What You Think | radioinfo

What You Think

User Opinion Story
6 March 2020 - 10:53am
Here is an further angle to the powering of NBN services. My mother in law is in her 80s and has one of those emergency call systems around her neck for medical emergencies. She was recently 'upgraded' to the NBN. Then her emergency call system told her that the phone lines supplied by the NBN would not be powered during a blackout and that she should convert to a SIM powered mobile system. Thankfully the government has realised the problem and offers subsidies to cover the cost of that... but why is this not talked about when discussing the NBN roll out. It seems that it would be an important thing to be aware of. Thanks to StJohn and AnthonyKoala for discussing it. Embrace innovations in audio: Joan Warner at #DBS2020
Anthony The Koala
6 March 2020 - 10:48am
Mr StJohn made a valuable observation in regards a power failure in an FTTN (fibre to the node) connection where smart speakers may be utilized in an emergency situation.

Here are applications for various connection types such as FTTP, FTTB, FTTC, FTTN, HFC and Sky Muster™ which may apply to broadcasting stations and households.

FTTP (fibre to the premises) - a fibre optic cable is connected to the premises. There is no electrical connection from the fibre optic cable to the premises. Power is required to power up the network terminal device ('NTD'), the interface between the fibre optic cable and the provider's router.

If there is a power blackout, two-way communications is not possible to the fibre optic cable's NTD. However an external battery may allow operation of the NTD and router for a specified number of hours depending on the capacity of the battery. Typically it's 4 hours according to the NBNCo.

Remark not mentioned on the NBNCo site: While the fibre optic cable continues to emit light during a power blackout, there is NOTHING to indicate the source of powering the fibre optic cable transceivers (transmitter/receiver). For example if the power goes out at the transceiver's source - that is where is the power source of the fibre optic cable system?

FTTB (fibre to the building) - even though there is a fibre optic to the building, unlike FTTP, there is no ability to connect a power backup system during a power blackout.

Remark: In such a situation, for radio studios using IP communications from the studio to the tx, the radio station should seek an alternative to FTTB including installing FTTP and/or a microwave link from studio to tx.

FTTC (fibre to the curb) - a fibre optic cable runs in front of the premises. Four premises are connected to a hub located in the pit. Each premises uses a copper cable from the hub to the premises. Power is required to power the hub from the premises.

In a blackout, no two-way communication is possible using FTTC. However a backup system is possible through the use of a battery backup to power the FTTC's NTD and router connected to the NTD.

Remark not mentioned on the NBNCo site: laser light from the fibre optic cable terminates at the hub. The particular hub connection to the premises requires hub. Suppose there is backup power in the premises, like FTTP, there is nothing to indicate in the NBNCo's website the source of power of the fibre optic transceivers (transmitter/receiver).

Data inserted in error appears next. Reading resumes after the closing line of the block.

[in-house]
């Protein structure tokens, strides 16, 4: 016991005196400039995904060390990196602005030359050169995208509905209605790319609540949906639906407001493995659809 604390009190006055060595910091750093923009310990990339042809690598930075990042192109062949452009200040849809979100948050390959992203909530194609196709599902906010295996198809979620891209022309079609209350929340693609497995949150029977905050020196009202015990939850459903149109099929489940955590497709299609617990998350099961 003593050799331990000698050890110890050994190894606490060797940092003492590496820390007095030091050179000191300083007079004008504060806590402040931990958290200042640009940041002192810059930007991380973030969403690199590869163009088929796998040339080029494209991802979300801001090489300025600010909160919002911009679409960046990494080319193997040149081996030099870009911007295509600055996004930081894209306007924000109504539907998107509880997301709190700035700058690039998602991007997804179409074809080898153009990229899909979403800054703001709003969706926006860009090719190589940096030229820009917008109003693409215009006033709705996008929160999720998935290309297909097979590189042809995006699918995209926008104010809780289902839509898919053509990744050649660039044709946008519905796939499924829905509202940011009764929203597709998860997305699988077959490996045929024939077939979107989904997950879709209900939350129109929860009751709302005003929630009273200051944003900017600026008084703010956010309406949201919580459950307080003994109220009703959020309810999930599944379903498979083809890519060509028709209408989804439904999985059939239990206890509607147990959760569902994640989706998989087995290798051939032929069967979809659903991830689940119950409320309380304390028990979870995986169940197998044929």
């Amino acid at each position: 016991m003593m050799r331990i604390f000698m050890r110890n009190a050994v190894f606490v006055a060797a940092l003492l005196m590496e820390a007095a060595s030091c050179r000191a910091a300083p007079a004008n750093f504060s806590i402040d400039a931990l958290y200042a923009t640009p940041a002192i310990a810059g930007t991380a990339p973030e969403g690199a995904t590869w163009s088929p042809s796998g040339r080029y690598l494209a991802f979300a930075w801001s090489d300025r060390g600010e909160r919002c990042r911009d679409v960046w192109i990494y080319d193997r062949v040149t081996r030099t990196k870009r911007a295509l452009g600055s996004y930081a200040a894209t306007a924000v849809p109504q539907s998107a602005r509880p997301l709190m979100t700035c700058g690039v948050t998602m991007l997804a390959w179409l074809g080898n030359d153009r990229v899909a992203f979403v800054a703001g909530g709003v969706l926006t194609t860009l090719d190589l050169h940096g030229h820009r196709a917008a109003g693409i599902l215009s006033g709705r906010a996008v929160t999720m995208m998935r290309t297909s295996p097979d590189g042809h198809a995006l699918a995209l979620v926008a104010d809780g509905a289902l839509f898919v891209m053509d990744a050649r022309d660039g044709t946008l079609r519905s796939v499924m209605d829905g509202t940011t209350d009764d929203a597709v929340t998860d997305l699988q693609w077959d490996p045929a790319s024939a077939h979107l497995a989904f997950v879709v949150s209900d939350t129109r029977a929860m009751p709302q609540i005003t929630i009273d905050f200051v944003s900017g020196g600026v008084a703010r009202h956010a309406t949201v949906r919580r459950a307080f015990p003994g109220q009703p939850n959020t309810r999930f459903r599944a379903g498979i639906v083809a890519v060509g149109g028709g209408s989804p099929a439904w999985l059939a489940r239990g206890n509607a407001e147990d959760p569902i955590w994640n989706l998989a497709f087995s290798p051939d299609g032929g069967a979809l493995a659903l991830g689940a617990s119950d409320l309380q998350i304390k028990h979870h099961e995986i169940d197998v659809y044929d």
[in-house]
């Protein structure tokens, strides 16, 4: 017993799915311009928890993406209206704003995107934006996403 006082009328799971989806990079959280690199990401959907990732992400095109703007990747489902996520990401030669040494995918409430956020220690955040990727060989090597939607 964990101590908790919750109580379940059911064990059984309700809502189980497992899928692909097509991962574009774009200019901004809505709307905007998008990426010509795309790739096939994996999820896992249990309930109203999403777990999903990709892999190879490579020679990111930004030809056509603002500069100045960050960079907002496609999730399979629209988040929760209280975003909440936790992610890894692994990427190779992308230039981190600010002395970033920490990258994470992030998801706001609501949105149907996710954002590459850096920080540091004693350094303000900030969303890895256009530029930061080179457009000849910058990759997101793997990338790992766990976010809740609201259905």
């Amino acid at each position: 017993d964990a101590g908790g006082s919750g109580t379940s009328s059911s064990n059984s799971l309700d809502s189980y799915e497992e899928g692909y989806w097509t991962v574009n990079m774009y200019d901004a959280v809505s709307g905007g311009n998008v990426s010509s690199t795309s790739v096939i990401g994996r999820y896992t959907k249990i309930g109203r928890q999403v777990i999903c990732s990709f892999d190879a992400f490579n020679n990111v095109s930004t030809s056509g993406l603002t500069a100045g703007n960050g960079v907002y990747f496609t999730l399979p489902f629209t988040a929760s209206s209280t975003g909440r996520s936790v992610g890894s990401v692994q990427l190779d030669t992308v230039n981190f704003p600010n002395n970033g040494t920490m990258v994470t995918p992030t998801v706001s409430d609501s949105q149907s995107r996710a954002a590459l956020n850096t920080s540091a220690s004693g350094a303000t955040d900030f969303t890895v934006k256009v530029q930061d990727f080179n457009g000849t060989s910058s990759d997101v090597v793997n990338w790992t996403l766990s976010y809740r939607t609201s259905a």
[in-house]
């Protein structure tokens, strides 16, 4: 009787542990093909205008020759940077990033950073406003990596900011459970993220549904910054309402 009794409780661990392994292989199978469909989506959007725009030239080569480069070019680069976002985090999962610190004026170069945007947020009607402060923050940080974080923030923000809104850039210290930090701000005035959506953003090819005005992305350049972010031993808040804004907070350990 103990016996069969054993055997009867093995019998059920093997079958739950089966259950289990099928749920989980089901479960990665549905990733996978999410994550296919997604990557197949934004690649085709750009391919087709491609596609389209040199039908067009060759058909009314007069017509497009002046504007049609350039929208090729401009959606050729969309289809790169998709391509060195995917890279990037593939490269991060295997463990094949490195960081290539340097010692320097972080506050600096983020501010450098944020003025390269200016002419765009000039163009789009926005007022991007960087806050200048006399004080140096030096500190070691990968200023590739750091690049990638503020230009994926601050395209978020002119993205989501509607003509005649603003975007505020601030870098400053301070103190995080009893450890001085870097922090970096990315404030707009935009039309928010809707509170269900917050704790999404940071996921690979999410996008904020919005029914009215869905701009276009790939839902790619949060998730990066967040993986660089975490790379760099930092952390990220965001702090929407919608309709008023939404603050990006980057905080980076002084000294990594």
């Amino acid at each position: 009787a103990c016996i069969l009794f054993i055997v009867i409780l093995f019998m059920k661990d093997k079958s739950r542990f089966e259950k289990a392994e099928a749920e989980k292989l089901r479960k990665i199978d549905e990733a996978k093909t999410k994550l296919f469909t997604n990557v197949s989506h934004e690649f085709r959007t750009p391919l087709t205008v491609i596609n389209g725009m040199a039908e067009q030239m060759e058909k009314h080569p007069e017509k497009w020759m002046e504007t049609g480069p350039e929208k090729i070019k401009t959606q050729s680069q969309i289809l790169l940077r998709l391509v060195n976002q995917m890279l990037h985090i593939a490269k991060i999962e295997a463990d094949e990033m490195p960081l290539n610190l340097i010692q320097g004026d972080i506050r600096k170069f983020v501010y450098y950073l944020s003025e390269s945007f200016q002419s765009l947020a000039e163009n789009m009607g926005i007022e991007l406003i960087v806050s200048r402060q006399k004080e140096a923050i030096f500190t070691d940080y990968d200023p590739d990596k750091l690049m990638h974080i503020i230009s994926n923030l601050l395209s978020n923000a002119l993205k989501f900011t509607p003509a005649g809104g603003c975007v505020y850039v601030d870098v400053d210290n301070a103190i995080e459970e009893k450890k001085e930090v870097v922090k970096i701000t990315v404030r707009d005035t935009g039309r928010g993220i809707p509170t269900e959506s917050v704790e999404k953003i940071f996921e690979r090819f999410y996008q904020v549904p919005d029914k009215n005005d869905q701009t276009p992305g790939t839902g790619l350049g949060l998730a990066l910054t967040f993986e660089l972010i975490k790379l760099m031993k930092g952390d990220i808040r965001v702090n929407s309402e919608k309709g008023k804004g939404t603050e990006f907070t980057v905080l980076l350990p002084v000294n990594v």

FTTN (fibre to the node) - a fibre optic cable runs to a node. The node is powered by the mains and should there be a power failure there is a battery backup located in the node. Within the node, there are interfaces between the fibre optic cable and the copper wire for each household. The household's copper cable is interfaced to a NTD and then router.

In a blackout, the household's NTD and provider's router will not operate. No backup battery of the NTD and provider's router is possible at the premises. The only backup is possible at the node.

Remark not mentioned on the NBNCo site: StJohn mentioned that if the node's backup battery fails, then communication via the internet and voip telephone fail.

HFC (hybrid fibre coaxial) - if a blackout occurs, backup power is not possible at the premises at all.

FW (fixed wireless) - during a blackout, no backup power is possible especially if the fixed wireless towers have no backup.

Remark: for households, have a mobile phone as as backup. For radio studios, consider using alternative means of communicating between studio and tx such as a microwave link.

According to the NBNCo, in such a situation, where a "...premises is located within a Fixed Wireless and Sky Muster™ satellite area...", the householder "...will have the option of keeping the existing landline phone service active across the copper network....." Source NBNCo.

Sky Muster™ satellite - power backup is possible. But if the satellite loses power, the household may still have access to the 'landline' (POTS) system. Householders may need to talk to the provider.

I avert readers to the NBNCo's information on power failures to the various methods of NBN connection:

Thank you,
Anthony of exciting Belfield
Embrace innovations in audio: Joan Warner at #DBS2020
5 March 2020 - 1:24pm
As it has been pointed out previously by CRA digital broadcasting is the cheapest way of getting the program from a studio to a large audience.

If all of the audience use smart speakers and landline & mobile phones and there is an emergency these devices will not work meaning no warnings when no one owns a radio.
In the recent fires the tower serving Bateman's Bay/Moruya was burnt. This stopped mobile phones and wireless internet from working. Even without burning the tower the power line to the site is burnt down, Fire controllers will not allow a tanker filled with diesel to drive to the tower site to replenish the generator every day.

Remember also that lots of Australians have Fibre to the Node NBN and if the power fails in that street, when the batteries in the Node cabinet go flat, the smart speaker and the computers will no longer receive warnings. This also applies to mobile phone base stations as well.
Embrace innovations in audio: Joan Warner at #DBS2020
Anthony The Koala
5 March 2020 - 6:12am
Dear StJohn,